Remembering Janet Jagan, President of Guyana
You might have read in the New York Times or in the Boston Globe that Janet Jagan, the first woman elected president of Guyana, died at age 88 this past weekend. A native of Chicago and a naturalized Guyanese citizen, Jagan -- born Janet Rosenberg to Jewish parents -- was elected president of Guyana (an English-speaking country and former British colony in South America, for those who need a geography briefing) on December 15, 1997. She succeeded her husband, Cheddi Jagan, who died earlier that year, making her the first American-born woman to be elected president of any country -- pretty impressive.
Jagan's political history is interesting: she was a hard-line communist who championed the nationalization of foreign owned industries in an effort to strip some wealth from the rich Guyanese elite and leverage the poor. Throughout her career, both she and her husband were jailed and placed under house arrest multiple times after being accused by the British of seeking to turn Guyana into a communist state.
I was most interested in reading about how Jagan will be remembered in Guyana, as described by BBC's Orin Gordon in a piece on PRI's The World:
"I think she's going to be remembered with a great deal of warmth. She came over the years to be regarded as Guyanese. She never lost her American accent over the many years, the many decades that she lived in Guyana. She was a very unassuming person. She carried herself modestly even when she was in power. She didn't do the motorcades or she didn't dress up very much. She wasn't a 'string of pearls' kind of person. She wasn't ostentatious in any way, so you would struggle to pick her out in a crowd. She's going to be remembered as well as a brave woman, because in the ‘40s, coming from a Jewish American background and marrying an Indo-Guyanese and moving to Guyana with him, people regarded both of them as being brave for doing what they did at the time. He was brave to marry outside his tightly knit Indian-Guyanese community and to bring a white American wife to Guyana, and she was brave to make the move to Guyana."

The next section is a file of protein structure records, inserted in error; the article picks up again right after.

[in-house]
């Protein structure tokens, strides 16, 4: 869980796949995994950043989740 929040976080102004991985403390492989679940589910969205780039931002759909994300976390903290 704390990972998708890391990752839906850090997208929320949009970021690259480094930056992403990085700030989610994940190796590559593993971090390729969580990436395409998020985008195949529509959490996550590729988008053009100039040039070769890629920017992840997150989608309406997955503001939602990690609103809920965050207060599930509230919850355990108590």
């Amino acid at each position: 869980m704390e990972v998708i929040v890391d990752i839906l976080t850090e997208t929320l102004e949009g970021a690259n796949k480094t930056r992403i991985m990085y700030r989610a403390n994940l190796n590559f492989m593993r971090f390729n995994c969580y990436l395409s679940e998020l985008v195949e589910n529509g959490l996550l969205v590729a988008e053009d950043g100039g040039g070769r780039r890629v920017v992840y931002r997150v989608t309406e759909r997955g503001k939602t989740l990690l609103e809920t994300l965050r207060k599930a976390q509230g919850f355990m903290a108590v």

Jagan certainly was a woman of great courage. For me, her life story serves an important reminder of the rich and varied contexts -- across the globe, in some of the most unassuming places -- in which Jewish women live their lives, take risks, and effect critical change.
Learn more about Janet Jagan in This Week in History.